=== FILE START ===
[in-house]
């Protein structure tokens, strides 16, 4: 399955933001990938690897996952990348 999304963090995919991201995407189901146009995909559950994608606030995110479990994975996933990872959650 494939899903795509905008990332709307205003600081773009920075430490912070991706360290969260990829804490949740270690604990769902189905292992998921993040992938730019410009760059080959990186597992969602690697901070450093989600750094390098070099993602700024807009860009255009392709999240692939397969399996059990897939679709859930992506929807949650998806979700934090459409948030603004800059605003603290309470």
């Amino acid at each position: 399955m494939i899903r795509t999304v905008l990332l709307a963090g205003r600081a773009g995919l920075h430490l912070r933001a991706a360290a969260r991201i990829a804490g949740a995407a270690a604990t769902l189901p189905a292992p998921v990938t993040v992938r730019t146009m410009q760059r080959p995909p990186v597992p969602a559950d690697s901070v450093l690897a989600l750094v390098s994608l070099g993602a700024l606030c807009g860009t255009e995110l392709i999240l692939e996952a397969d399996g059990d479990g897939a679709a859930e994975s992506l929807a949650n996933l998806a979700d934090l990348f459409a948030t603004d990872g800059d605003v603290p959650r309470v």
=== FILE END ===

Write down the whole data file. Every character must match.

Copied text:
[in-house]
């Protein structure tokens, strides 16, 4: 399955933001990938690897996952990348 999304963090995919991201995407189901146009995909559950994608606030995110479990994975996933990872959650 494939899903795509905008990332709307205003600081773009920075430490912070991706360290969260990829804490949740270690604990769902189905292992998921993040992938730019410009760059080959990186597992969602690697901070450093989600750094390098070099993602700024807009860009255009392709999240692939397969399996059990897939679709859930992506929807949650998806979700934090459409948030603004800059605003603290309470």
């Amino acid at each position: 399955m494939i899903r795509t999304v905008l990332l709307a963090g205003r600081a773009g995919l920075h430490l912070r933001a991706a360290a969260r991201i990829a804490g949740a995407a270690a604990t769902l189901p189905a292992p998921v990938t993040v992938r730019t146009m410009q760059r080959p995909p990186v597992p969602a559950d690697s901070v450093l690897a989600l750094v390098s994608l070099g993602a700024l606030c807009g860009t255009e995110l392709i999240l692939e996952a397969d399996g059990d479990g897939a679709a859930e994975s992506l929807a949650n996933l998806a979700d934090l990348f459409a948030t603004d990872g800059d605003v603290p959650r309470v």